This page is a text version of the Beckoning Hills History Book. This is the story of the Turtle Mountain Area of Manitoba. You can get a PDF copy of the book on our full version page. The PDF copy is an exact page by page representation of the original book. This text version has been reformated for the web and contains text recognition mistakes. These mistakes do not appear in the full version. The full version also includes each image in the original book.

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Morton built a large flat warehouse in which to store grain. This was operated entirely by manpower.

The lower part of the Masonic Hall was used as a public school until a school house was built in '89. W. T. Musgrove was the first principal and Miss A. Holden the first assistant.

The pioneers had only. a few tin pails and a meagre supply of water with which to fight fire. One unforgettable disaster befell the young town in 1889 when a fire broke out about where Scottie's store now stands. The fire consumed the entire block, the school as well as the elevator across the street. Before the next winter these undaunted pioneers had constructed a new town on the ashes of the old.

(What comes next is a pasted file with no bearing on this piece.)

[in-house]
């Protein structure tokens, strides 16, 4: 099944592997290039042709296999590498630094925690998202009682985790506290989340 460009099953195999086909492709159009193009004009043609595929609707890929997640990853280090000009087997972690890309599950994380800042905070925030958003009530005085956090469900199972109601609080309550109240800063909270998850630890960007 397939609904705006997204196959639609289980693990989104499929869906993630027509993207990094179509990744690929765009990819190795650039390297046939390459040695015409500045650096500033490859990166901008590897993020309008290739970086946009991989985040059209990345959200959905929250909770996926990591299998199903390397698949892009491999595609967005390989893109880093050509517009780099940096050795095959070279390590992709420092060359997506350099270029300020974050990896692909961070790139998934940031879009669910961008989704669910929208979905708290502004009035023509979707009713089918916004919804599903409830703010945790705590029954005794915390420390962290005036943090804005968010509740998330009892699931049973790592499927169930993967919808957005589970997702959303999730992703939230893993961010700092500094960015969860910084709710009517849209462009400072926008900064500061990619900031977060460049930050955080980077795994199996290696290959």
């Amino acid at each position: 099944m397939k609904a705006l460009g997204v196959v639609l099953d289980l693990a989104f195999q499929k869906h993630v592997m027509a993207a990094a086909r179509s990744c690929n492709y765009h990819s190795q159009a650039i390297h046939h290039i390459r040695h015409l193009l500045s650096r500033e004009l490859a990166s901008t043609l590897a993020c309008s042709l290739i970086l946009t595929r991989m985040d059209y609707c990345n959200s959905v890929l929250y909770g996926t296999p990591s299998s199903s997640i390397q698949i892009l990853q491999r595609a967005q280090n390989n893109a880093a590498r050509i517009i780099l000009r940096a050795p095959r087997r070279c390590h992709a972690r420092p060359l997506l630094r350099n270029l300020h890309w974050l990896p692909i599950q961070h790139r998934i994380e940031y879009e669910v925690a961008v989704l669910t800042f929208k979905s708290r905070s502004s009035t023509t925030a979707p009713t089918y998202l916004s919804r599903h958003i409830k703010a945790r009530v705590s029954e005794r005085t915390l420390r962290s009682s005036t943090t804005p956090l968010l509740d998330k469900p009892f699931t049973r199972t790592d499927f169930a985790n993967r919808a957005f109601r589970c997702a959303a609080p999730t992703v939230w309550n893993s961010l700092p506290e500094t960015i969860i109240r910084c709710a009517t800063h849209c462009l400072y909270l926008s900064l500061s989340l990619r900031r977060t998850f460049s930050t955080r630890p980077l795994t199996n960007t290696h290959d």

Notwithstanding the difficulties under which we lived and labored in those early days, we enjoyed life.

We are told that young men see visions and old men dream dreams; we were young and saw visions, some materialized, others vaporized. Now we are content to dream dreams.

The pioneer spirit has disappeared with the advance of time and with the advent of the telephone, the automobile and the radio.

The ox has given place to the horse, much to our satisfaction, and now that faithful animal is fast disappearing and those that are left look over the fence to see the tractors coming down the field. Since electric power has spread throughout our land, power machinery is fast displacing the machines operated by hand. The coal oil lamp is gone and we can now sit in our comfortable well­ lighted homes and listen to news from all over the world-such is life!


The Indians (probably Dakotas) of Boissevain pioneer days came mostly from St. John, N.D., to camp west of Boissevain. They would hold pow-wows there, dry their meat on poles, annoy the white women by looking in and walking into their homes un­ announced. Upon receiving gifts of flour and sugar they were con­ tent to leave. After a stay of two weeks they would disappear until the following summer. I recall an old Indian telling me of a big fight in the Musgrove ravine where the Northern Indians ambushed the Dakotas. I found one native grave ringed round with stones and containing a skull and trinkets.

While the buffalo had disappeared by '83 many buffalo skele­ tons lay bleaching near the wallows cut 1 Vz to two feet around the rocks.

That same ravine provided the stone from which the United (Methodist) Church, Royal (Union) Bank, Central School, and drug store were constructed.